All three of Steven Spielberg's films featuring the exploits of adventurer Indiana Jones (Harrison Ford) are collected together in a box set. In 'Raiders of the Lost Ark', Indy goes in search of the original Commandment tablets, while in 'The Temple of Doom' it is the sacred Sankara stone he seeks. 'The Last Crusade' sees Indy off once again, this time to find his father (Sean Connery), who has vanished while looking for the Holy Grail.
As with George Lucas' other movie franchise, there's a vein of mysticism running through Indiana Jones' big-screen adventures. Watching the trilogy back to back in this box set it's possible to unravel the chronology and chart the spiritual journey of our hero: the idealistic Young Indy ("It belongs in a museum", implores River Phoenix in the opening escapade of The Last Crusade
) grows up to become a cynical fortune-hunter seen trading archaeological treasures with Chinese gangsters at club "Obi-Wan" in The Temple of Doom
. From there we follow his path to redemption via three mystical religious objects: respectively Hindu (the Shankara stones in Temple of Doom
), Jewish (the Ark of the Covenant in Raiders
), and Christian (the Holy Grail itself in Last Crusade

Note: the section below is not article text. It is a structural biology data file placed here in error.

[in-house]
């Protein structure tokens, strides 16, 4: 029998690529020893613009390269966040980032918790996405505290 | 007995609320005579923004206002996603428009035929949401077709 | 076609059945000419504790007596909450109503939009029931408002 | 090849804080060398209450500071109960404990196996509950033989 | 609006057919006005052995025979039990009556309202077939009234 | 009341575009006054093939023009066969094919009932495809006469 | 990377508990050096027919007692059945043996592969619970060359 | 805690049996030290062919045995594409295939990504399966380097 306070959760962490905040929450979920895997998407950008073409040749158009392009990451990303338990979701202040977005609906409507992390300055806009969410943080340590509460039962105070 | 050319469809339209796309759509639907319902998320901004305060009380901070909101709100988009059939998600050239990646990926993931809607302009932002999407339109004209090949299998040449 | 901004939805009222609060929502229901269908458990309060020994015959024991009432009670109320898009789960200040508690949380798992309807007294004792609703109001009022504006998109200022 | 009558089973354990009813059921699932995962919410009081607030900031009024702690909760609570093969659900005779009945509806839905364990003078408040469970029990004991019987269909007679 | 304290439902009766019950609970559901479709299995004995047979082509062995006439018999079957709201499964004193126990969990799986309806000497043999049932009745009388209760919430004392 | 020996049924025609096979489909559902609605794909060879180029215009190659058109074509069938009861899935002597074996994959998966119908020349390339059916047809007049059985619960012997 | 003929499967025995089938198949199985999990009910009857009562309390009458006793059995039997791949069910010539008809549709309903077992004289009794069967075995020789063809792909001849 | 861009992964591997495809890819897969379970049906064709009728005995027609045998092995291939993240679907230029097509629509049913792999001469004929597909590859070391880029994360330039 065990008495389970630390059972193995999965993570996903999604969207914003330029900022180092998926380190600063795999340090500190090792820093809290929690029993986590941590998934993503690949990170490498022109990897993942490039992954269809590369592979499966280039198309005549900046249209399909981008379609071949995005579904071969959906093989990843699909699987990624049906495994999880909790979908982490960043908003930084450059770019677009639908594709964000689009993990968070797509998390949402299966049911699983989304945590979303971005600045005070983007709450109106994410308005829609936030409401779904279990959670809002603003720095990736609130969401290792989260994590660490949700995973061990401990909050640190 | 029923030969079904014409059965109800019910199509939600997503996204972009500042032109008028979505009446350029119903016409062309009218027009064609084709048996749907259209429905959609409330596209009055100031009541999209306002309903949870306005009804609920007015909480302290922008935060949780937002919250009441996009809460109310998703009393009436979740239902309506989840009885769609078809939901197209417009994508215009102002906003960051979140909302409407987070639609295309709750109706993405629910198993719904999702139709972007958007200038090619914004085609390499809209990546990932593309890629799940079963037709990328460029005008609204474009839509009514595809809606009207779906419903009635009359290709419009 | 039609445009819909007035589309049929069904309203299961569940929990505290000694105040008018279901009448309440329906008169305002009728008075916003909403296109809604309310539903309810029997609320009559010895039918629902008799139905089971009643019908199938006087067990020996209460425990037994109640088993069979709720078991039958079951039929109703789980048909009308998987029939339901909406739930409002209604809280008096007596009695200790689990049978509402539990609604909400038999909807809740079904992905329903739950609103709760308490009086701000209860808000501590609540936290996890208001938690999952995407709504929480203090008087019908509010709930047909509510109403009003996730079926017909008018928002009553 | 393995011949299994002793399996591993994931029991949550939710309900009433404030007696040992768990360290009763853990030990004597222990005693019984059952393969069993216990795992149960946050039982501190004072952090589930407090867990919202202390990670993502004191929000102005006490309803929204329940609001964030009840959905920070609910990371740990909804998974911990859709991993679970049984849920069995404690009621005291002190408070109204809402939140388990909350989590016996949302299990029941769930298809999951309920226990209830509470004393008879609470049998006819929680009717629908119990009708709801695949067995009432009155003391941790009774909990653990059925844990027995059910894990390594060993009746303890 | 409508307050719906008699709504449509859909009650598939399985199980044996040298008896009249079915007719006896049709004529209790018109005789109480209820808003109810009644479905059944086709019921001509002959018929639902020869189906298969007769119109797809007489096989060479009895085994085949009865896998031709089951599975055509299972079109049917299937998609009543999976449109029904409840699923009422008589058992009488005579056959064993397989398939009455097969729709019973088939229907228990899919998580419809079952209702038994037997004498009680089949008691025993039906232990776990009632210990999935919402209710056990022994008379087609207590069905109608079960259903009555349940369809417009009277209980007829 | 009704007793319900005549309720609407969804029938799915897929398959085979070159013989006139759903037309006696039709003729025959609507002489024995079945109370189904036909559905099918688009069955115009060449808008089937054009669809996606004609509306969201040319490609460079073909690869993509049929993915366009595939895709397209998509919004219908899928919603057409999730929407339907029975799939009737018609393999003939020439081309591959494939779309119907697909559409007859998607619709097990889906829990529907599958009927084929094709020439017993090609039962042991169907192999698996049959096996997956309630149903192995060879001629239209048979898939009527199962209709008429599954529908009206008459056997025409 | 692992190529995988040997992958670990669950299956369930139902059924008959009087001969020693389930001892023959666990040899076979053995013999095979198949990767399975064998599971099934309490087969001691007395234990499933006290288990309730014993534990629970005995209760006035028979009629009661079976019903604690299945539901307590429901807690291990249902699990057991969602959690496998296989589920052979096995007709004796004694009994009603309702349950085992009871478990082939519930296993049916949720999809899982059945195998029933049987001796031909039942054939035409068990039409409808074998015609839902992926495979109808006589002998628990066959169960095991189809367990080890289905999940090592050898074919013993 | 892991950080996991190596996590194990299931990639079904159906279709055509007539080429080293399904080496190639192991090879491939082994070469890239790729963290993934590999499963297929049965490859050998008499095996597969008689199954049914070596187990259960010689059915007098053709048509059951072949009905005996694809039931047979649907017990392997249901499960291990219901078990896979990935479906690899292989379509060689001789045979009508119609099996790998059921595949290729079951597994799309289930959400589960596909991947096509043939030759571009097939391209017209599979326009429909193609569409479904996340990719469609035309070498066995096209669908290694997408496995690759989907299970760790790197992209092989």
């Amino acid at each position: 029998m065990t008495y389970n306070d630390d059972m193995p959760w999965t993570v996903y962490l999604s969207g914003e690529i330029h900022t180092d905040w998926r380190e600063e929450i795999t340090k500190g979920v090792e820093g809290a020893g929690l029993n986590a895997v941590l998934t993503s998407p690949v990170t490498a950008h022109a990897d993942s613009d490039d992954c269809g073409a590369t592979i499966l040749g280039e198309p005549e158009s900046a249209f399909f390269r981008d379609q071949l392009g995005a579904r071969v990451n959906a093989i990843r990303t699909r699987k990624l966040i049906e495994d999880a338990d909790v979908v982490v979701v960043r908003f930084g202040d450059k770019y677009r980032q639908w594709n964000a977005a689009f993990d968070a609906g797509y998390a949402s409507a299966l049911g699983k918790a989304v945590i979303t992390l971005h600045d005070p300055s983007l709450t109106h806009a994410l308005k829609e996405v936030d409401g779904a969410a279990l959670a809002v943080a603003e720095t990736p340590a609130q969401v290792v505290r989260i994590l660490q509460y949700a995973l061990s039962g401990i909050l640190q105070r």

But that's just the subtext. Along the way, this knight-errant archaeologist undertakes improbable adventures (featuring spiders, snakes, rats, insects and Nazis galore), rescues damsels in distress (even when they don't want to be rescued, like Kate Capshaw in Temple of Doom) and still finds time to bond with his dad (Sean Connery, in one of cinema's great cameo roles as Dr Jones Sr.). Steven Spielberg revels in Lucas' recreation of 1930s cliffhanger serials, infusing every scene with kinetic energy and infectious enthusiasm, and creating any number of iconic sequences that have become touchstones of cinematic history (the opening of Raiders has been parodied innumerable times in everything from chocolate commercials to The Simpsons). Director and producer are more than ably assisted by regular composer John Williams, whose swashbuckling Korngold-inspired "Raiders" theme casts Harrison Ford as a modern-day Errol Flynn. Although a fourth movie has long been promised, this trilogy plays like a self-contained whole that leaves nothing wanting: from the witty dialogue and breathtaking action choreography to the near-perfect casting and lovingly detailed period production design, this is popular movie-making at its very peak. --Mark Walker